Blunkett mollifies LEAs with fresh promises

28 Sep 00
Education Secretary David Blunkett moved to appease local authorities this week after the collapse of his Frontline First policy.

29 September 2000

In his speech to the Labour conference, Blunkett offered a new pledge to work with LEAs on schools reform.

In a mood of contrition almost mirroring that of Tony Blair's earlier speech, Blunkett told delegates that without LEAs vital support services would not be delivered.

'We intend to work with LEAs,' he said. 'We do want them to modernise, but we also recognise that there are things which an education authority has to provide: special needs; educating excluded children; school improvement and school transport.'

He went on to reassure LEAs that their future was secure, despite his earlier attempts to introduce direct funding for schools, which were scuppered by protests from Chancellor Gordon Brown and Deputy Prime Minister John Prescott.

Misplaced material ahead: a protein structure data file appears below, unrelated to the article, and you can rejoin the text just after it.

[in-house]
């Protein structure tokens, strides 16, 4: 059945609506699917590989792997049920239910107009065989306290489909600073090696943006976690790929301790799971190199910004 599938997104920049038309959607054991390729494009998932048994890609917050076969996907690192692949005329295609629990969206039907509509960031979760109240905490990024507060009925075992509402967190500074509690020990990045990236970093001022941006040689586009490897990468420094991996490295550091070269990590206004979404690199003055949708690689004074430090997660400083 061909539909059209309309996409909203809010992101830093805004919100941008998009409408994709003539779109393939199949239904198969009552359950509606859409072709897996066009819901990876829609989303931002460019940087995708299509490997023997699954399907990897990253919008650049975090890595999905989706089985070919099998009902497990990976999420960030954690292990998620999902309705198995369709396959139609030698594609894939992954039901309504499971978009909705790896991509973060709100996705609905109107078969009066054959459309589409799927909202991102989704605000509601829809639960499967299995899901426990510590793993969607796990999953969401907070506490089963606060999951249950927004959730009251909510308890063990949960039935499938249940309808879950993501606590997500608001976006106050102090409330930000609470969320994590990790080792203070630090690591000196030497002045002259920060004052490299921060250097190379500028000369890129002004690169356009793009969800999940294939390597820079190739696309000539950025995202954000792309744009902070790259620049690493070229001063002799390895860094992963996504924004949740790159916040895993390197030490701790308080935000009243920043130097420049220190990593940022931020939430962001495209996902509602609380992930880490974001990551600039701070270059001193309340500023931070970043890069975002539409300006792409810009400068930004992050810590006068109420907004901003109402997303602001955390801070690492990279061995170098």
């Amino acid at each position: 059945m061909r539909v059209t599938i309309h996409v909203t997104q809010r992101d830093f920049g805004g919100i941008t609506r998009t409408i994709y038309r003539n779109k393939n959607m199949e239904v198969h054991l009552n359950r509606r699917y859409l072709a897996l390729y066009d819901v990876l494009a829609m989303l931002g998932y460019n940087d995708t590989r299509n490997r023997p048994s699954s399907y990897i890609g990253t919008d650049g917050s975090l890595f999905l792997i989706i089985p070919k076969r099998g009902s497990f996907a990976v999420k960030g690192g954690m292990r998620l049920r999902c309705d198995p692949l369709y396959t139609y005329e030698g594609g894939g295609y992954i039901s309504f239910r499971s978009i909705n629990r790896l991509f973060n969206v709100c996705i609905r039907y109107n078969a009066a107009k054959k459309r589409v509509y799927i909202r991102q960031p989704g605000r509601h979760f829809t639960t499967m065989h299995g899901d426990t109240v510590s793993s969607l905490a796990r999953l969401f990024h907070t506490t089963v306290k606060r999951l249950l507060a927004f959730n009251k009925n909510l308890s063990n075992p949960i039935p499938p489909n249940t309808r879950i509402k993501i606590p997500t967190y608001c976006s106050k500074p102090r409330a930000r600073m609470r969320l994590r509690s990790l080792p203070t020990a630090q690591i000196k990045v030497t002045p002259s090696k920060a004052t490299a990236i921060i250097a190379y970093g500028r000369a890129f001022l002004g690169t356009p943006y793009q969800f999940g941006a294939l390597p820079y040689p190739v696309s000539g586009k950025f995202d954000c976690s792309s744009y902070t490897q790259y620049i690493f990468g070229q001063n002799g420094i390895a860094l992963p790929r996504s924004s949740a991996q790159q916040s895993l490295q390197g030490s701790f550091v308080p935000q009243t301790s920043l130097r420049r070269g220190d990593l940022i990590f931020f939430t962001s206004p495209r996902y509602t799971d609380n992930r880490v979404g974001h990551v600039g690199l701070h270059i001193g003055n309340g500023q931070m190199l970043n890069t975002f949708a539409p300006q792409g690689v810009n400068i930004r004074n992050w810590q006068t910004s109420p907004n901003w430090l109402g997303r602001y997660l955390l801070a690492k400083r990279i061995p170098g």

'No government in their right mind would attempt to run 24,000 schools from the centre,' he said. Instead, he warned of the perils of Conservative education policies which he claimed would scrap LEAs and their support services.

Blunkett also saved a number of funding announcements from July's Spending Review, including an extra £1bn to fund a free nursery place for every three-year old by 2004 and £150m to create more adult learning centres.

He also outlined extra capital spending for schools, with the maintenance and modernisation fund increasing from £2bn to £3bn a year in the next three years.


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